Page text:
Nicole Demarquette: Inventing New Materials

Given the technological possibilities, our consumption habits and economic and environmental demands, the need for new high-quality materials has never been greater. Professor in the Mechanical Engineering Department, Nicole Demarquette’s job is to invent them.

Why Create New Materials?

Creating new materials meets a variety of needs in industry and among consumers and society. People expect lower production costs, new mechanical or electric properties or more lightweight materials. Many of them hope to address environmental concerns. The demand has never been greater, and reflects current trends.

How Are New Materials Created?

There are a number of techniques. Thermoplastics can be blended, for example or nanoparticles added to create a nanocomposite. In both cases, the hardest part is obtaining an optimal microstructure – one which will give the new material the exact qualities desired. Without the right morphology, the polymer will not possess the desired properties.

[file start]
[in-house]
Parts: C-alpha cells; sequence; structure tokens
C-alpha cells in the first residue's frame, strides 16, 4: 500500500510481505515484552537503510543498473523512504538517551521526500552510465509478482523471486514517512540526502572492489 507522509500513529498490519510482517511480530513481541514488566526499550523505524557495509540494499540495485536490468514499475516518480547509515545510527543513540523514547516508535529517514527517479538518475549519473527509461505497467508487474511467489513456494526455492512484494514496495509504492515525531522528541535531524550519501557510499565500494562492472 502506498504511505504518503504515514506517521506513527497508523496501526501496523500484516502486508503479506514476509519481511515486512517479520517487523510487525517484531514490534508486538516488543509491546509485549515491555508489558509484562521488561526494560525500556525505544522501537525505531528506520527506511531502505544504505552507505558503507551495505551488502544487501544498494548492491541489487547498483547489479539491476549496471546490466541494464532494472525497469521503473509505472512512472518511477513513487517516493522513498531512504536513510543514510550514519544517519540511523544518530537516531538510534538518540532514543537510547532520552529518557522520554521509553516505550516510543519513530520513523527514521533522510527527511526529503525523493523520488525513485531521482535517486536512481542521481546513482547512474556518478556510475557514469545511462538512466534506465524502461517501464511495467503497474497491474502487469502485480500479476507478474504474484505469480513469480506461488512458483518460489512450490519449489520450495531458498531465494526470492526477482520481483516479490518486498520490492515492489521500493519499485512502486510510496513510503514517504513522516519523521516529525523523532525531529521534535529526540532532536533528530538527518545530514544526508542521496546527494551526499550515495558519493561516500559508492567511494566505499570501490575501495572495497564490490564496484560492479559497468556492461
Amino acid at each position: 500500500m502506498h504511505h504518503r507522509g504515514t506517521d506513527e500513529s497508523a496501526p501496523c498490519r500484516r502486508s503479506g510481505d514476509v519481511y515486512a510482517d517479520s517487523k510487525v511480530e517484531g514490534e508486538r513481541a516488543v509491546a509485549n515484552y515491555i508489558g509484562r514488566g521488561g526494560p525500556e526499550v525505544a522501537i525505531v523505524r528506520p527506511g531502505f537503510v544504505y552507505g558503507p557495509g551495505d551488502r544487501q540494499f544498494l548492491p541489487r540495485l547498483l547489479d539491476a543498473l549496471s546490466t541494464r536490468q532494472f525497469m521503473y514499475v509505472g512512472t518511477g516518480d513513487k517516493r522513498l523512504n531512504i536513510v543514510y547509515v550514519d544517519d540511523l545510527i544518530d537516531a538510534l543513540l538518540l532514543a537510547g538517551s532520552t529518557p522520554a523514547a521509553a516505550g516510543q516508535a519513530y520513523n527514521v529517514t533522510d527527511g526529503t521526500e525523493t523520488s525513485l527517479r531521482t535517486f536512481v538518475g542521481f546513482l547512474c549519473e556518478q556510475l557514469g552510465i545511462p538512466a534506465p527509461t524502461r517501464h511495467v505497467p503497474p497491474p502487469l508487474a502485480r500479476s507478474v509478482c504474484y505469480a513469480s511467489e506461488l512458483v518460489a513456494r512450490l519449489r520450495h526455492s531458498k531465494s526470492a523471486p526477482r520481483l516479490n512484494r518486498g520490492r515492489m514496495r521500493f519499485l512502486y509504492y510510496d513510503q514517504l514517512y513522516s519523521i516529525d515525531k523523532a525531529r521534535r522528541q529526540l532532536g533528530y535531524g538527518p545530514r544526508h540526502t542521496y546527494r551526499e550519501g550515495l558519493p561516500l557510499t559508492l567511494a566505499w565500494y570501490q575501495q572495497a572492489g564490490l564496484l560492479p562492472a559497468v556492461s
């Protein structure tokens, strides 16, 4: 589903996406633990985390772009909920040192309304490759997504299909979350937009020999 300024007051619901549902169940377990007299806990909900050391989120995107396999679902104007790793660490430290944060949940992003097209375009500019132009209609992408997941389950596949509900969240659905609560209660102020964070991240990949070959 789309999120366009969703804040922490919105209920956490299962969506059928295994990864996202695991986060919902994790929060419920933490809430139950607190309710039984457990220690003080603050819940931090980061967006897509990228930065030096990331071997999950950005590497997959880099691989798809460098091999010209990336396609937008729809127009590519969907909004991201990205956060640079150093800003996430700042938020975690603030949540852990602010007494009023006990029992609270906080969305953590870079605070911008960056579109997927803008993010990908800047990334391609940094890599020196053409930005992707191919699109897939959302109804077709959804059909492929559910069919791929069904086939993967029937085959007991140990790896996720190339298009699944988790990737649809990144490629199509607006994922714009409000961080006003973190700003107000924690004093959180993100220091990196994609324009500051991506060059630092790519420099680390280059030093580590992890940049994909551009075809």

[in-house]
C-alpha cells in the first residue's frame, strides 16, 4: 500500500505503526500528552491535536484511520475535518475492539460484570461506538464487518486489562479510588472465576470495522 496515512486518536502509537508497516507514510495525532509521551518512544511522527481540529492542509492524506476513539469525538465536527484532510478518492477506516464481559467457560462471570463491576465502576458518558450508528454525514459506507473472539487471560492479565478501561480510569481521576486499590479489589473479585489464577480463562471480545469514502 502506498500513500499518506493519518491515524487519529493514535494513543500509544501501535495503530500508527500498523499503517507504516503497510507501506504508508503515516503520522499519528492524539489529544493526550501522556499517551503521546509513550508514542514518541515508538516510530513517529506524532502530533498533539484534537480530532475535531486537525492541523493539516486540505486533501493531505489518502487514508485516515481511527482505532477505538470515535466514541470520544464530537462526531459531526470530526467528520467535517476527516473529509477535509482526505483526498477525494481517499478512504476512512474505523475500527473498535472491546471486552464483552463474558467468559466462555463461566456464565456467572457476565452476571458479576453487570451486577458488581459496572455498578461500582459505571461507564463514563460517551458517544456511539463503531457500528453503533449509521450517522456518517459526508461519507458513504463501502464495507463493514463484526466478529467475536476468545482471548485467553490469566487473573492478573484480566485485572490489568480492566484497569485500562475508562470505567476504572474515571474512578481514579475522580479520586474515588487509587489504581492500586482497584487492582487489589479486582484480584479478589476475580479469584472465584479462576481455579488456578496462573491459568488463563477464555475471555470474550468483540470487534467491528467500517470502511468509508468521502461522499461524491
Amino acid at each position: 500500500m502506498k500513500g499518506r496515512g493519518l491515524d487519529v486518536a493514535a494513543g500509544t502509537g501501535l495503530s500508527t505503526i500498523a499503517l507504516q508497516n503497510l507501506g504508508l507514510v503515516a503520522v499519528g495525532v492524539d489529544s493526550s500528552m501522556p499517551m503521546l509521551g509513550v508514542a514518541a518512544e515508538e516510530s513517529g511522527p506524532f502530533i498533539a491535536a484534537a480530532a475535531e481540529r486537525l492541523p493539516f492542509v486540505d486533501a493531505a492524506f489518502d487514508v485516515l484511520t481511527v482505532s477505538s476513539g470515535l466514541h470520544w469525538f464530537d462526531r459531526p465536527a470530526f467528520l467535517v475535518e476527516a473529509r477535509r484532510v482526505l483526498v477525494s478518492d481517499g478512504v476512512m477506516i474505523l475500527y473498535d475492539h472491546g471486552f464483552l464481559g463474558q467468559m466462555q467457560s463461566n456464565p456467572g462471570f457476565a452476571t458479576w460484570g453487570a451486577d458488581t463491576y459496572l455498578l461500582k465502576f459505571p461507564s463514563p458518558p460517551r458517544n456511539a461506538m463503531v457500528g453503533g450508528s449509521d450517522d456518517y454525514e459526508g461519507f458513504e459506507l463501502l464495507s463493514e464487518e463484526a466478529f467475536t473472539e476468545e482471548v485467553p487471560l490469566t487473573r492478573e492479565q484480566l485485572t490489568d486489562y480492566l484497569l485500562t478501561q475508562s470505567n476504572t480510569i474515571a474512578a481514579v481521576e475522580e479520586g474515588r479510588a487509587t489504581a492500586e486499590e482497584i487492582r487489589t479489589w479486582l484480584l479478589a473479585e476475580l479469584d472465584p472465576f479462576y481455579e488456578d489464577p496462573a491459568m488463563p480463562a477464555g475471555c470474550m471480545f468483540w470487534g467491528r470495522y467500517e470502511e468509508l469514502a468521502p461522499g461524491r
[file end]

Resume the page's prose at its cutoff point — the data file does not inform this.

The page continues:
Blending Thermoplastics to Create New Material

The easiest way to create new plastic materials is to blend two polymers in an extruder or an internal mixer in order to create a third material that combines the properties of the two original materials, as long as the morphology of the blend is optimized.

Adding Nanoparticles to Obtain a Nanocomposite

A second technique involves introducing a nanometric reinforcement into a thermoplastic matrix in order to create a nanocomposite. For example, if we want to add conductive properties to a material, we add carbon nanoparticles.

This creation technique produces results that are often extremely beneficial, as these reinforcements are introduced in such minuscule quantities that they have the effect of enhancing the properties of the original material without altering its density.

Developing New Products Through Electrospinning

Professor Demarquette also works on designing products created through electrospinning, a manufacturing technique that uses electrical energy to transform a polymer-based solution into nanometric fibres with very specific properties.